This is the beginning of the bad variations for White. Until this point, Black has been getting a better game, but at this point, Fritz jumps from equal with 25.Nf5 to about -1.0. 29...Nh5? Here 29...g3! attacking White's castled position was correct, followed by 30.hxg3 Bxe3! 31.Rxe3 (or 31.Bxe3? hxg3 and White has to sac about 5 points to stave off mate.) 31...Ng4! 32.Re2 Nxf2 33.Rxf2 Rxf2 34.Kxf2 Rf8+. 30.Nf5 g3! 31.hxg3 hxg3 32.Bxg3 Bxf5?. I got confused here and forgot that one of my lines included 32...Nxg3 which should have forced 33.Nxg3. I had been thinking of getting my bishop to d2 and couldn't with the threat of Ne7+, but 32...Nxg3 33.Nxg3 Bd2 would have been what I was after. Note how if White's bishop had not been at f2, White could have chosen to block the pawns with 31.h3. In a sense, the bishop was betraying his own side. Fritz likes White better by +0.97 here since White has the extra pawn and the White rooks seem to be bolstering the defense. 33.exf5 Qh6 34.Bc2 Bd2
I thought that Rb1 was coming, but White surprised me with 35.Re4 I saw my opportunity to get my pawn back, double rooks, and help defend against frontal king checks, so I went for 35...Rxf5 36.Bh2? The bishop seems little more than a tall pawn in the corner.
Now Fritz prefers Black again. 36...Rbf8 Not having two rooks on a8 any more, I expected White to press with 37.cxd6 cxd6 38.Ra8, but I could have gained a winning position if I had found 38...Be3+ from that position. 37.Rh3 Qg5 38.Qd1 I'm playing offensively and my opponent is playing defensively. We both show our discomfort with these roles. For the ending phase of the game, I refer you to my other post. But note how my bishop was almost the hero of the whole game (39...Be3!) despite a slow start behind my pawn chain and how his bishop almost became the scapegoat (42...Rxh2+!) despite a fast start in the pinning variation.

Thursday, March 14, 2013

Order of Operations

Since today is Pi Day (3/14), I thought I'd do a math-themed post. I was intrigued recently by a problem that showed up on Facebook. And then I read this Slate article about the problem with some added value of research into math's symbolology. When I first saw the problem, "6 ÷ 2(1+2) = ?", I arrived at the answer 1. But then I checked my work and decided that I had made an incorrect assumption about the proper order of operations and then arrived at the answer 9.

The author of the Slate article seems to prefer 9. I don't really wish to belabor the point but the left-right rule seems simpler than one incorporating the association of the 2 with the term inside the parentheses. However, I could imagine some inconsistent words coming out of my mouth if an expression were written "6 / 2x". Ultimately, ambiguity should probably be stamped out by the poser of the question by using parentheses.

In my most recent game, I missed several wins and wound up with a draw. I saw winning moves, but my analysis had faulty second or third or even fourth moves. Sometimes they were even moves I had seen before, but I somehow missed changing the move orders into a winning operation. I chalk it up to general tactical atrophy combined with the fatigue of a 5-hour game and clock anxiety since I had used up 140 of my 150 minutes and queens were still on the board.

I'm playing Black and I have an almost fantastic position with all my forces trained on the enemy king, but my own king is rather insecure. White's last move was 38.Qa1-d1, threatening both Rxh5 and Rg4 and if my queen leaves the c1-h6 diagonal, Qxd2 is also a possibility. I had been thinking of trading 2 rooks for a queen, but materially, that didn't exactly make sense and I didn't see any berserker queen follow-up.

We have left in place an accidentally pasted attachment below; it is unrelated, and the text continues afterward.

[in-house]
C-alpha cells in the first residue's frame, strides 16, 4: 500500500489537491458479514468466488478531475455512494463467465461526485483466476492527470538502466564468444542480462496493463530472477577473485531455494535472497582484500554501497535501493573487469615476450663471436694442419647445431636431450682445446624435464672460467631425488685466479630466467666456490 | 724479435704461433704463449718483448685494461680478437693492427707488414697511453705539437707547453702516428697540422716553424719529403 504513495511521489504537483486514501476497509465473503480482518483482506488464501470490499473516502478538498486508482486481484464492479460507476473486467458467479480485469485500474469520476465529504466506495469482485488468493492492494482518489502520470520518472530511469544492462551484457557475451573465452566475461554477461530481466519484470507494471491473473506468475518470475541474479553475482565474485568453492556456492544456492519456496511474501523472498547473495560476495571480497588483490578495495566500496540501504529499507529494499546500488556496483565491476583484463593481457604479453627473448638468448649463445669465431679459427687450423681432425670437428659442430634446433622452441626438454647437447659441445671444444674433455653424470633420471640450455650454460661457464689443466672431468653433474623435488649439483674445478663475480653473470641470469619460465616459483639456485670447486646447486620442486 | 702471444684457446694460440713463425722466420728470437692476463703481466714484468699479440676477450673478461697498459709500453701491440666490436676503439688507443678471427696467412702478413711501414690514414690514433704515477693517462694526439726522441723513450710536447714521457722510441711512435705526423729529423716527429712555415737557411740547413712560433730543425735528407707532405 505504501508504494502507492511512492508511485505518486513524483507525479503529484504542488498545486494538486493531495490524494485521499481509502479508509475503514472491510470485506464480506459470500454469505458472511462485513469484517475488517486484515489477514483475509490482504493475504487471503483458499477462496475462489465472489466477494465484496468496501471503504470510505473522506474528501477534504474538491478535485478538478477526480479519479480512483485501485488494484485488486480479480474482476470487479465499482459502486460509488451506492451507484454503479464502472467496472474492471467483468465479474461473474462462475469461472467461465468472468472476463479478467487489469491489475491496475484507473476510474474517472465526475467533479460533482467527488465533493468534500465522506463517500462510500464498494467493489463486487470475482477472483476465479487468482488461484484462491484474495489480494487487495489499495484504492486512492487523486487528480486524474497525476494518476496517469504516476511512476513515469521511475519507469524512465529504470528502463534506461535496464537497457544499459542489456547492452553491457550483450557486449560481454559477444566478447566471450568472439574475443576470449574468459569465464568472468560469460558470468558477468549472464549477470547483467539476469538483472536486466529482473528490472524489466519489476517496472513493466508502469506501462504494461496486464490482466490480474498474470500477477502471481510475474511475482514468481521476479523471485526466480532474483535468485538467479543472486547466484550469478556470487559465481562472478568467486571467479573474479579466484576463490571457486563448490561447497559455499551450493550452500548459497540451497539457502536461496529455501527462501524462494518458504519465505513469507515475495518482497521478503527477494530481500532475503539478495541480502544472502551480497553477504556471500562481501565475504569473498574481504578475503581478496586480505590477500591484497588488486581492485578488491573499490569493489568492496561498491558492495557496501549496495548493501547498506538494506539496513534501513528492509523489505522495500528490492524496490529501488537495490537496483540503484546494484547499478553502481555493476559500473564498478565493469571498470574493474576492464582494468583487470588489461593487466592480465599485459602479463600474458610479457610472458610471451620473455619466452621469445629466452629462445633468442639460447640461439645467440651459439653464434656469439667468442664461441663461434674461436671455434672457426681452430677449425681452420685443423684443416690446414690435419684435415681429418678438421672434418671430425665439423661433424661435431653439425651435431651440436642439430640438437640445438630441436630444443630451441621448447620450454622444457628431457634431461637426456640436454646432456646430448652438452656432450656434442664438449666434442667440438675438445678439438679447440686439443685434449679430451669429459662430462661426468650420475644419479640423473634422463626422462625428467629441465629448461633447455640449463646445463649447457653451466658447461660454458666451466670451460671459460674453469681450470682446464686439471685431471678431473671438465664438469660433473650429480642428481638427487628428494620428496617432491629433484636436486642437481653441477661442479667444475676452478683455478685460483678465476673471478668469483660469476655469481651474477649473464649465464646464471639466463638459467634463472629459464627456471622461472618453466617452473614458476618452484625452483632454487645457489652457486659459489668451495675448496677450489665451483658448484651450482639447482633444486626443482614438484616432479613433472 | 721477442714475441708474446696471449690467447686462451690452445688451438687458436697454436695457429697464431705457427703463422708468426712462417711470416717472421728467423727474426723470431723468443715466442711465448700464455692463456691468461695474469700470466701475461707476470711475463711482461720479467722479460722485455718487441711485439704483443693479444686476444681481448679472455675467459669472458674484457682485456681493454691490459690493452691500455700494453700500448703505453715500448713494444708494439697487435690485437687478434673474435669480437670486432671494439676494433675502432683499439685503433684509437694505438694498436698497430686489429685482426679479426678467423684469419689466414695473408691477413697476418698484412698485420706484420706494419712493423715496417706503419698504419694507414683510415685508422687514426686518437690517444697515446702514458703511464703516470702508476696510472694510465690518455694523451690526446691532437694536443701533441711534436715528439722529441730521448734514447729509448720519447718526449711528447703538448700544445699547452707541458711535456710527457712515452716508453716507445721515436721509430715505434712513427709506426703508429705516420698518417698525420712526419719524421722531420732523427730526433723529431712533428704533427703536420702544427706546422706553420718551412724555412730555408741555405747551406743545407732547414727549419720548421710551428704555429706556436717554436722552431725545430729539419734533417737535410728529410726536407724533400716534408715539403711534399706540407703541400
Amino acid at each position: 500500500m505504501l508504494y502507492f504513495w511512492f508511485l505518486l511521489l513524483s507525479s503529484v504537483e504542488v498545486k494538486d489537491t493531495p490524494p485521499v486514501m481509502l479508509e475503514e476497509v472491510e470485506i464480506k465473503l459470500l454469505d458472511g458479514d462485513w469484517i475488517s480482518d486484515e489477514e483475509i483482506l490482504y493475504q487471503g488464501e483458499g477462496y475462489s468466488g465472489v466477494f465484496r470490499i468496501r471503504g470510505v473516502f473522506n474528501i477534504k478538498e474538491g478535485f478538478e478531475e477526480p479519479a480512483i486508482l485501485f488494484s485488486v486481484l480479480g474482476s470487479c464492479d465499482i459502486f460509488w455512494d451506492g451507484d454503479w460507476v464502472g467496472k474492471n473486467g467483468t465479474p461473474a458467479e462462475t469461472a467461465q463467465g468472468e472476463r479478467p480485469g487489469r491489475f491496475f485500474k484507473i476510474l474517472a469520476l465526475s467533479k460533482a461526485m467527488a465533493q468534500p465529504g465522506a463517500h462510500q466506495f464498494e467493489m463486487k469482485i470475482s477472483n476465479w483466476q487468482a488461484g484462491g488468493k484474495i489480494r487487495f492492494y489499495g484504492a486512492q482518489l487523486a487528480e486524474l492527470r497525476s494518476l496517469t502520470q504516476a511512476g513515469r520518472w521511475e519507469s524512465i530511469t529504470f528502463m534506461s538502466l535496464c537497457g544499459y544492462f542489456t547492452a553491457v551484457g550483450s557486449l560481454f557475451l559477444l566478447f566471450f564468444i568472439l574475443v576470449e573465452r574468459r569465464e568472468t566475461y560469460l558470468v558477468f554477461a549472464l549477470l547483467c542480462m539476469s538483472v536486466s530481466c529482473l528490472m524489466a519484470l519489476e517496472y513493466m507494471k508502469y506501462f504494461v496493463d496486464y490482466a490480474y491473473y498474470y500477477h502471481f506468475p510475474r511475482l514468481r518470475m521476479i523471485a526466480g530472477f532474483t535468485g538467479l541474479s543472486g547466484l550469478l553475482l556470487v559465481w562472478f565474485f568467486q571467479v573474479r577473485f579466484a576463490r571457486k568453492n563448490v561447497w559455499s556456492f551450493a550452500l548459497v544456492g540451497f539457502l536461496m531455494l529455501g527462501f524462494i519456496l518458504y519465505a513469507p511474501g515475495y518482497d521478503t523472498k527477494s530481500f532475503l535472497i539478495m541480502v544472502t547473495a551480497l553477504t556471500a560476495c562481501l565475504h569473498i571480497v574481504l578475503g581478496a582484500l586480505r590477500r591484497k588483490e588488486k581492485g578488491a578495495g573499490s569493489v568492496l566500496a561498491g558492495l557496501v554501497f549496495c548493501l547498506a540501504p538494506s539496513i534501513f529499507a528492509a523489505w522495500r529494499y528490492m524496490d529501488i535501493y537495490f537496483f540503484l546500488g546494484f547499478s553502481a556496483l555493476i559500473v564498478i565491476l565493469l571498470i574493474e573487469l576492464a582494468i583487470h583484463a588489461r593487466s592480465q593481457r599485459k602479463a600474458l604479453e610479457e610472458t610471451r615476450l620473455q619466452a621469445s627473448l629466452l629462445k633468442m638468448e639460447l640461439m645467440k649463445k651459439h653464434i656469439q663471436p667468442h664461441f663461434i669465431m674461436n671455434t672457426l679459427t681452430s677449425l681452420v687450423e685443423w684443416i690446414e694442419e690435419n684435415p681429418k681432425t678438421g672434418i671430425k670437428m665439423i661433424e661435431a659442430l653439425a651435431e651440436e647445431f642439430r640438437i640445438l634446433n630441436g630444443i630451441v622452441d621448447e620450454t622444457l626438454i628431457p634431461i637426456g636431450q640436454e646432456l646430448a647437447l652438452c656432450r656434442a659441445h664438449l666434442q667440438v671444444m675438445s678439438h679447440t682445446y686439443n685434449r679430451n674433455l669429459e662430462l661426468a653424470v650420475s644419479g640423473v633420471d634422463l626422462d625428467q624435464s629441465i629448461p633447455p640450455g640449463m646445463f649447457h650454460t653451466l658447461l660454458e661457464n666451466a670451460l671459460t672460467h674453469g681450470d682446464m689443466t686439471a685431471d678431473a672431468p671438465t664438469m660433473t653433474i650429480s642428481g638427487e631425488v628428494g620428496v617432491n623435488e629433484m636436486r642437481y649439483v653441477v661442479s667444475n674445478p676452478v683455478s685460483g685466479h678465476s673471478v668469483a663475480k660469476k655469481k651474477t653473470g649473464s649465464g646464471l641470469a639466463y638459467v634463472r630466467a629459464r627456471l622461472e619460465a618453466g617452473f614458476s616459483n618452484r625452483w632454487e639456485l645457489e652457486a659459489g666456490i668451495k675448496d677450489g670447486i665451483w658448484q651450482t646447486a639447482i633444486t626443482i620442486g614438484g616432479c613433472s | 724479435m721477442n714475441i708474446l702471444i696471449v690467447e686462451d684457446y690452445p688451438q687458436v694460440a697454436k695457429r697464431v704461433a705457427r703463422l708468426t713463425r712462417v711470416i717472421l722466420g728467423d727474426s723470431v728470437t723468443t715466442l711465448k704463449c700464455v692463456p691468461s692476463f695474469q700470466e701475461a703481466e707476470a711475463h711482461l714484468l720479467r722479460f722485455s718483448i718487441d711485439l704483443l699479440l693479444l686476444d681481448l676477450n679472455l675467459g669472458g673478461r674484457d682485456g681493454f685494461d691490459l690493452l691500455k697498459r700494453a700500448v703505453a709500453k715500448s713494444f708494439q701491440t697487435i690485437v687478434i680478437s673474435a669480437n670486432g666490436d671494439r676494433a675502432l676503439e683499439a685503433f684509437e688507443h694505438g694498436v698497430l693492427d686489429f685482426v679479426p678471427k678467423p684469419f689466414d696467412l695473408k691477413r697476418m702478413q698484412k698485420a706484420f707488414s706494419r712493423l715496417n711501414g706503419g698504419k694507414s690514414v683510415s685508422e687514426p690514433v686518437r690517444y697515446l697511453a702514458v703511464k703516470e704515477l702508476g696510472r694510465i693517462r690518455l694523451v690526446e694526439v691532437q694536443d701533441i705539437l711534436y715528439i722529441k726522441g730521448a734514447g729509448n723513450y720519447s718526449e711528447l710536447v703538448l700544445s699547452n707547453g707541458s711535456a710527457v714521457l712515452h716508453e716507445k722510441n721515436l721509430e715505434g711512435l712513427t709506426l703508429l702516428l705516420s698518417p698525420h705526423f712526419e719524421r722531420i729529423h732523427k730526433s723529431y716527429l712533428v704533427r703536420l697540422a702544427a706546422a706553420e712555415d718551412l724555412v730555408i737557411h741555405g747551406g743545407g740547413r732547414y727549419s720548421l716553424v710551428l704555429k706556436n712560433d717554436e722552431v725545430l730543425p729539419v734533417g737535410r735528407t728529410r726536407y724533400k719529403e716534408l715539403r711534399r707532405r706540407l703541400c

But then I realized that the threat of Rf1+ might be better than the execution and what the position really cried out for was 38...Rf2!

My opponent sank into a big think because of the not-so-subtle threat of Qxg2#, while 39.Rg4 fails to 39...Rf1+ and the queen gobbles the rook at the end of the exchanges on f1. I'm not sure if 39.Rg4? Rf1+ 40.Qxf1 Rxf1+ 41.Kxf1 Qxg4 qualifies as a zwischenzug, since it seems to be a two-move exchange before grabbing g4. White's move was 39.g3.

 This move stops combinations on g2, but it also cuts off the Rh3 from defending e3. I saw this and thought what could be better than threatening a discovery with 39...Be3? But I analyzed 40.Rxe3 Qxe3?! 41.Qg4+ Ng7 42.Bh7+ and I thought I was losing control. But I overlooked my ace in the hole, the zwischenzug. 39...Be3! 40.Rxe3 Rf1+ 41.Qxf1 Qxe3+ 42.Kg2 Rxf1 43.Kxf1 Qc1+ 44.Kg2 Qxc2+ and Black wins easily.

Instead I decided to cut off the white queen's threats on g4 and h5, and also try to sac on g3, so I made the move 39...R2-f3?! White played 40.R3-h4 reviving the threat of Rg4.


With my queen landing on e3 with check, I no longer feared Rxe3 and Qg4, so I checked with 40...Be3+. White played 41.Kg2 fairly quickly and I went back to 41...Rf2+ thinking that I had him with either a discovery against Kg1 or a fork against Kh1 starting with Rf1+. But he surprised me with 42.Kh3.


Here I should have taken a breath, but it was difficult to stay calm. I still had about 9 minutes on my clock and I was sure I was overlooking all kinds of killer moves for myself and my opponent. I saw 42...Rxh2+ 43.Kxh2 Qxg3+ 44.Kh1 but couldn't find a follow-up and thought that the dangers against my king were mounting. In fact 43...Qxg3+ 44.Kh1 is a losing continuation for Black. I settled for 42...Nf4+ 43.Rexf4 R8xf4 44.Rh5 Qg7 45.Rh7 Qg5 46.Rh5 Qg7 1/2-1/2.

But Black had much, much better from the above diagram. After the game, neither of us knew exactly what went wrong, but Fritz showed me that the win was in my grasp with a mate in 5. Add all the missed wins before that and I was kicking myself most of the week. I set up my analysis board at the position above where the continuation taunted me all week.

44...Rxh2+ 45.Kxh2 Rf2+ 46.Kh1 Nxg3+ 47.Kg1 Ne2++ 48.Kh1 Qg2#.

Small consolation was that I clinched first place in my round robin. I also rationalized that perhaps I had gotten a gift of a win from a drawn position in my previous game, so my score evened out.

Sometimes a draw can feel like a loss when you miss a beautiful killer combination.